This mentality helps us understand why such cruel, yet intellectual young people like Josef Mengele where able to commit the atrocities they committed in the German concentration camps. As such, the Nazi mentality saw them as animals, resources that could be used for the better of the German people and therefore the betterment of humanity. This attitude was not only shown towards the Jews, but also towards the rest of the nations of Europe, where they existed only to serve the German Reich. Since these states were treated as de-facto slaves, it also serves to explain why the Jewish populations from the defeated nations were rounded up and taken to concentration camps. Their property, now property of the German Reich, would serve for the relocation of the Aryan German who had lost their belongings to Allied bombings during the war.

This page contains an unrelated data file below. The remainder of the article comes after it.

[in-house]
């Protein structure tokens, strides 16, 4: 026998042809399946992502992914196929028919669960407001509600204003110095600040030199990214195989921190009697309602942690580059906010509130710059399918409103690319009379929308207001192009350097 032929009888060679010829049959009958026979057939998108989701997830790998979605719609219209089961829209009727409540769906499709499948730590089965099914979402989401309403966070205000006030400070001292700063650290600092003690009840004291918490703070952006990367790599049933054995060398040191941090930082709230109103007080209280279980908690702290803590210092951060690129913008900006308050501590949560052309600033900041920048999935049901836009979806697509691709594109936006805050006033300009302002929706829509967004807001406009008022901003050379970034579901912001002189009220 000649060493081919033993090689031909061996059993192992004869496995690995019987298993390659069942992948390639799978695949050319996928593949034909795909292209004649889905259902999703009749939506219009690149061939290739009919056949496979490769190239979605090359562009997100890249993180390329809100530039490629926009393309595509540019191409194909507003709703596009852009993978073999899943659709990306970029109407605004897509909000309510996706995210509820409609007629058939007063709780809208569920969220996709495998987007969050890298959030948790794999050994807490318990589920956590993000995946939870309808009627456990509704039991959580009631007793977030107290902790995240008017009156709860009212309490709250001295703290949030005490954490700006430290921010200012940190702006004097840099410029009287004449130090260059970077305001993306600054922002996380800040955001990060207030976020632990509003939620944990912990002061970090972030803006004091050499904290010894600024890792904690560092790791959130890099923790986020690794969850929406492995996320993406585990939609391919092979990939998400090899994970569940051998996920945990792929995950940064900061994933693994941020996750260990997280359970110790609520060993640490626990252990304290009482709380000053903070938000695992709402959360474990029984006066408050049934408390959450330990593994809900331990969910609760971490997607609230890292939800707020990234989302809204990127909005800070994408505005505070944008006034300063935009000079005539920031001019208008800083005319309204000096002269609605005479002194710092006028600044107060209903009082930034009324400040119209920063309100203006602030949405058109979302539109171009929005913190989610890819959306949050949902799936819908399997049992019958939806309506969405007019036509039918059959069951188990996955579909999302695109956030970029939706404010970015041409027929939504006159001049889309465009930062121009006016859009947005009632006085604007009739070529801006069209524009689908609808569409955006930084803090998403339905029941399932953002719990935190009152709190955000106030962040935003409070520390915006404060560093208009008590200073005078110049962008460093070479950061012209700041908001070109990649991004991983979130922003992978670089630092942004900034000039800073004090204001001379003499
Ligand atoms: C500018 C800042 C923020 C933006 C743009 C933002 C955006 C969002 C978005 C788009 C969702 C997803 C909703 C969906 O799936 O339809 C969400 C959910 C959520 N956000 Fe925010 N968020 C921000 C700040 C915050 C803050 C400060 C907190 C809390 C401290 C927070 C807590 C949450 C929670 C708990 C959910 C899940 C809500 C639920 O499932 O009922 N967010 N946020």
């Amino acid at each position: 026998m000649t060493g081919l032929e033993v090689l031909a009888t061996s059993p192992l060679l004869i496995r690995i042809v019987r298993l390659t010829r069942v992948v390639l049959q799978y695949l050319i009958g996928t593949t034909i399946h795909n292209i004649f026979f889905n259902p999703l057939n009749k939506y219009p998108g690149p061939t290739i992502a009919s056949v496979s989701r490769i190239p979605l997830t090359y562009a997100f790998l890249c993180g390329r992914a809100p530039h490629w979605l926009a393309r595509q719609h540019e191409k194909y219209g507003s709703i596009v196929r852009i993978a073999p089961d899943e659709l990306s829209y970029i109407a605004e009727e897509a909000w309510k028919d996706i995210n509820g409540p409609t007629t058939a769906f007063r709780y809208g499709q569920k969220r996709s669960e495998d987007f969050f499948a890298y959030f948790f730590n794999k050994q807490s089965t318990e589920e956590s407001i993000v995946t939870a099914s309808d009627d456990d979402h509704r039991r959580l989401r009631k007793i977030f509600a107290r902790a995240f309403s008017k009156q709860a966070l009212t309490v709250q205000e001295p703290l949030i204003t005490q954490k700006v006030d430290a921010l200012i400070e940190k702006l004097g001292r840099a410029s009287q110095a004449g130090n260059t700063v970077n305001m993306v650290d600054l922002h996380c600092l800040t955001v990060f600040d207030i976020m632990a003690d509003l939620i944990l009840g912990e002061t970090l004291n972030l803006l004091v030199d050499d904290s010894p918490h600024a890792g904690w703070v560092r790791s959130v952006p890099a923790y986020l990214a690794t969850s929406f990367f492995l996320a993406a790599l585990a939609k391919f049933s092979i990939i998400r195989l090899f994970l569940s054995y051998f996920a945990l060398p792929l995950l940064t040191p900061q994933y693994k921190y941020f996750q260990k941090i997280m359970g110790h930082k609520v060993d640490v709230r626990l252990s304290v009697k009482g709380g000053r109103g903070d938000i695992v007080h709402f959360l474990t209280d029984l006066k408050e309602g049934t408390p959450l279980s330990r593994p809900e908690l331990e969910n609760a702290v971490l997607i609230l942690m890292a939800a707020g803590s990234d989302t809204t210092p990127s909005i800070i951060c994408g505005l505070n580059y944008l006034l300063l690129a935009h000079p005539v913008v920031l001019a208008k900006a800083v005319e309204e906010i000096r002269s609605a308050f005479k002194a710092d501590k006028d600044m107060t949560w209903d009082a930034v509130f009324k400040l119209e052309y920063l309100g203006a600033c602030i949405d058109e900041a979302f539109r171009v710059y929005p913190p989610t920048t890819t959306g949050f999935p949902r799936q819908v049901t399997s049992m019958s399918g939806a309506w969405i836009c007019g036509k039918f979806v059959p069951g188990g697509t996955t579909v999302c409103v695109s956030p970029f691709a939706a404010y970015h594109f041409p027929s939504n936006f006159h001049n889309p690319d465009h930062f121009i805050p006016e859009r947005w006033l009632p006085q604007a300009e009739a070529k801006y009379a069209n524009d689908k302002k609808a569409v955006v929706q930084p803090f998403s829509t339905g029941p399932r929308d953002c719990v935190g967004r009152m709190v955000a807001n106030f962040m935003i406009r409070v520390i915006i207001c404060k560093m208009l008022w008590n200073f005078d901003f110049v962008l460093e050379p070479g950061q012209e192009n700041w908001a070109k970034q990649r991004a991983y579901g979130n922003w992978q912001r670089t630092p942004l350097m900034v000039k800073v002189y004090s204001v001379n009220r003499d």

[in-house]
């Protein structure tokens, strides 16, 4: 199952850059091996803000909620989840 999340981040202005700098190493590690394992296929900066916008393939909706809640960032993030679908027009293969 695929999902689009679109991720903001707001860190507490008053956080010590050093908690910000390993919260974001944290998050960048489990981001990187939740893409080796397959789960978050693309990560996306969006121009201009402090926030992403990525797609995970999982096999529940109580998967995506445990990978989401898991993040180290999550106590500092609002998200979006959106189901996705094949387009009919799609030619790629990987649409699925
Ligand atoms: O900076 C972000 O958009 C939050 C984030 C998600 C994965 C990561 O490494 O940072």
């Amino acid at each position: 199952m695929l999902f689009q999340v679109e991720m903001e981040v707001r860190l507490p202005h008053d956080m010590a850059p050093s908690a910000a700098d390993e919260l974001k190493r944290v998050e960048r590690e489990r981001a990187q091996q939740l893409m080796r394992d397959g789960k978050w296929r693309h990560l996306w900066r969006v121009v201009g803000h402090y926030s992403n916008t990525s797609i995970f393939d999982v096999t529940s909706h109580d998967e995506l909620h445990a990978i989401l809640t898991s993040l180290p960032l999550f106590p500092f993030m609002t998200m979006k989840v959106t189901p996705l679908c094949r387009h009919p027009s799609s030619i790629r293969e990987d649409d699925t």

In conclusion, after understanding the psyche of the everyday German citizen one can understand why they allowed the Nazis to commit the crimes against humanity in their name. The German people were contempt to look the other way, just as long as the state provided for their needs, at the expense of whomever they wished. This is not to say that they condoned the Nazis in doing what they did, but rather that they ignored the fact that it was happening, and were apathetic to the needs of others, in a collective manner.


[1] Chapter 1: “The Dream of a People’s Empire”, page 14, paragraph 1.
[2] “ “ “ “ “ “, page 16, paragraph 2
[3] Chapter 2 “The Accommodating Dictatorship”, page 36, paragraph 1
[4] “ “ “ “ “ “, page 36, paragraph 2
[5] “ “ “ “ “ “, page 42, paragraph 2
[6] Chapter 2 “The Accommodating Dictatorship” pages 44-45; paragraph 1
[7] Chapter 4 “Profits for the People” page 119, paragraph 3